Refacture invents "urban mining"
Urban mining is the solution, according to Refacture. The critical raw materials are to be recycled using the company's plasma technology, instead of filling landfills with industrial waste. Hydro is the first collaborating partner in this project.
Refacture has already established many connections with businesses in the Eyde Cluster. During Eyde Day in November, CCO Ådne Tveit presented how he can contribute to the circular transition and the challenge that critical raw materials should come from sources other than mining.
Watch his speach here:
- We're going to engage in urban mining. We will recycle materials from hazardous industrial waste such as slag and sludge. With our plasma technology, we separate out elements and minerals in the waste by using high-temperature plasma technology. This is a better process than conventional incineration, which often emits CO2, explains Ådne Tveit.
The technology has been known since the 1960s but has not been used in this context before to extract raw materials from by-products. Much of the industrial waste is hazardous, and by handling it this way, useful raw materials can be safely extracted and reused instead of being deposited in nature.
Many of the metals and minerals that are recycled are classified as critical raw materials. These are products we are absolutely dependent on in our modern world, and most of them are currently produced in China. The supply of these materials is therefore seen as a security challenge for the Western world. That's why the EU has developed regulations called the «Critical Raw Material Act», aimed at reducing dependence on individual countries and increasing production in Norway.
Reduce the problem of waste
The waste problem is a crucial point for engaging in urban mining.
- Authorities are increasingly restrictive in granting exemptions from the prohibition on depositing hazardous waste in nature, and in a few years, that option will be gone. Therefore, it is urgent for the industry to find solutions now, says Tveit.
The ambition is to recycle all hazardous waste from the process industry in Norway. The first collaborating partner is Hydro, where we start with the slag called SPL.
- Our business is to extract the metals and sell them on the open market. Additionally, many of the products will be circulated back into the production of the collaborating partner. This is a significant step towards a circular process industry, says Tveit.
Close to Hydro
Refacture's team consists of 15 highly qualified engineers who have been working with plasma technology for many years. Plasma is widely used in metal refining, but until now, it has not been used for recycling hazardous waste.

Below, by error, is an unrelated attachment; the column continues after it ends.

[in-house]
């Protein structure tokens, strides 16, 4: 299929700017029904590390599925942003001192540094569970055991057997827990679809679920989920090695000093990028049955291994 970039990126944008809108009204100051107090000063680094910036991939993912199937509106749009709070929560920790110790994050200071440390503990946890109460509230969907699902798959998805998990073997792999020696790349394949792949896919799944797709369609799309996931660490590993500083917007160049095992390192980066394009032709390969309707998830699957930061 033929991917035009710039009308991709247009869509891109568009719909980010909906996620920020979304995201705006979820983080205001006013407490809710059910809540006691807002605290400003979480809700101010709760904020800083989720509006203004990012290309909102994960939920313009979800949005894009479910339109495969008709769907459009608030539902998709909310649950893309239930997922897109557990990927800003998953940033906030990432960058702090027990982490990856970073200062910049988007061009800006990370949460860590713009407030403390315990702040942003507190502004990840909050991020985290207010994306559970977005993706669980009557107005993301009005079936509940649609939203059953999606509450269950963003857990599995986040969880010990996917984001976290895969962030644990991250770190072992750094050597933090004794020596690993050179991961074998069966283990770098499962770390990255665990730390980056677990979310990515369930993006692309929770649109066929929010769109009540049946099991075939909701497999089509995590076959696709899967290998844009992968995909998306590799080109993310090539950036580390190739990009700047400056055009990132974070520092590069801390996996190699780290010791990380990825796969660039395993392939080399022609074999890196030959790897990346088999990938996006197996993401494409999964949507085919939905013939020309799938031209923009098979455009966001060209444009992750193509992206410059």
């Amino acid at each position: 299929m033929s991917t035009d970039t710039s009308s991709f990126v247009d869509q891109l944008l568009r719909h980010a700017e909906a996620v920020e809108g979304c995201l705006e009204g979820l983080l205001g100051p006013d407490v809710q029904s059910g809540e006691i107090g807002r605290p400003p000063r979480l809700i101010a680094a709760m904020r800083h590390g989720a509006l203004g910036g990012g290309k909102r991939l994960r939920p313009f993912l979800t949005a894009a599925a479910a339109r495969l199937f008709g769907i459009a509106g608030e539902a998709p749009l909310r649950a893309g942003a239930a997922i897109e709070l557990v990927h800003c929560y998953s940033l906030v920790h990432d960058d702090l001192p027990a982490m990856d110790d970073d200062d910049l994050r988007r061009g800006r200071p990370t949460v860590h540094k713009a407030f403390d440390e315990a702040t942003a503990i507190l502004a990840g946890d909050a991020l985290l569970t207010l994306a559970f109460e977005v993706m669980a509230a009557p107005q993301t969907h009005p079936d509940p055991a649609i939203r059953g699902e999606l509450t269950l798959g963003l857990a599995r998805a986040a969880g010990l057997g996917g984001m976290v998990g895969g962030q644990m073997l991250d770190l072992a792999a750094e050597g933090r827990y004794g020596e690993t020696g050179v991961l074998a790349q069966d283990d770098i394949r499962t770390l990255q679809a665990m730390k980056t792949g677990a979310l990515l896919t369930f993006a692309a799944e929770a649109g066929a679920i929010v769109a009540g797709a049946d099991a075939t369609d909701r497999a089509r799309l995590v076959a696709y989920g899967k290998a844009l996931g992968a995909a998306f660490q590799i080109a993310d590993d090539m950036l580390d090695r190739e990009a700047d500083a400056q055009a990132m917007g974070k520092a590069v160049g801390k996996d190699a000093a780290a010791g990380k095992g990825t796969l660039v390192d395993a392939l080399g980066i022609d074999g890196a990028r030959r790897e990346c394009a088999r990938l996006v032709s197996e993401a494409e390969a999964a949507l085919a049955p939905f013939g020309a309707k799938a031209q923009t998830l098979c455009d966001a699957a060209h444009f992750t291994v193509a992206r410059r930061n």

- We need to calibrate and optimize the process. Once we are done with piloting, we will build processing plants. These will be small-scale plants placed near the industries that produce the waste, says Tveit, adding:
- The carbon footprint will be minimal, and the production will be highly efficient.
The start of a new industry
Entrepreneur Ådne Tveit found himself in the process industry after meeting American Nick Narsavidze. Narsavidze had been working with this plasma technology for 12-15 years and was familiar with both the possibilities and a network of engineers. Tveit has been working on the concepts and designs of Refacture for the past seven years. As a civil engineer from the USA, Tveit quickly saw that Norway should welcome Refacture and establish the company here.
- I believe this could be the beginning of a new industry. Norway is among the countries at the forefront of environmental focus and the circular economy. Here, we also have clean electricity, competent workforce, and a well-developed support system. The Eyde Cluster is also important as a collaborative arena. In the cluster, it's easy to meet and establish contacts with the industry, he says. When Nick, who is the CEO of Refacture, describes Norway to those who are less familiar with us, he says that "it's a country where everyone is friends." That's something we should take with us and build upon, he adds.
There are enormous amounts of hazardous waste around the world. Little of this is recycled, and much of it poses a threat to the environment. Therefore, Refacture has ambitions to grow rapidly internationally to address both challenges - hazardous waste being dumped in nature and the lack of critical raw materials.
- This is a good alternative to conventional mining or searching for minerals on the seabed. There is often a hundred times higher concentration of sought-after minerals in hazardous waste than in ore from a mine, so we look forward to tapping into this resource, admits Tveit.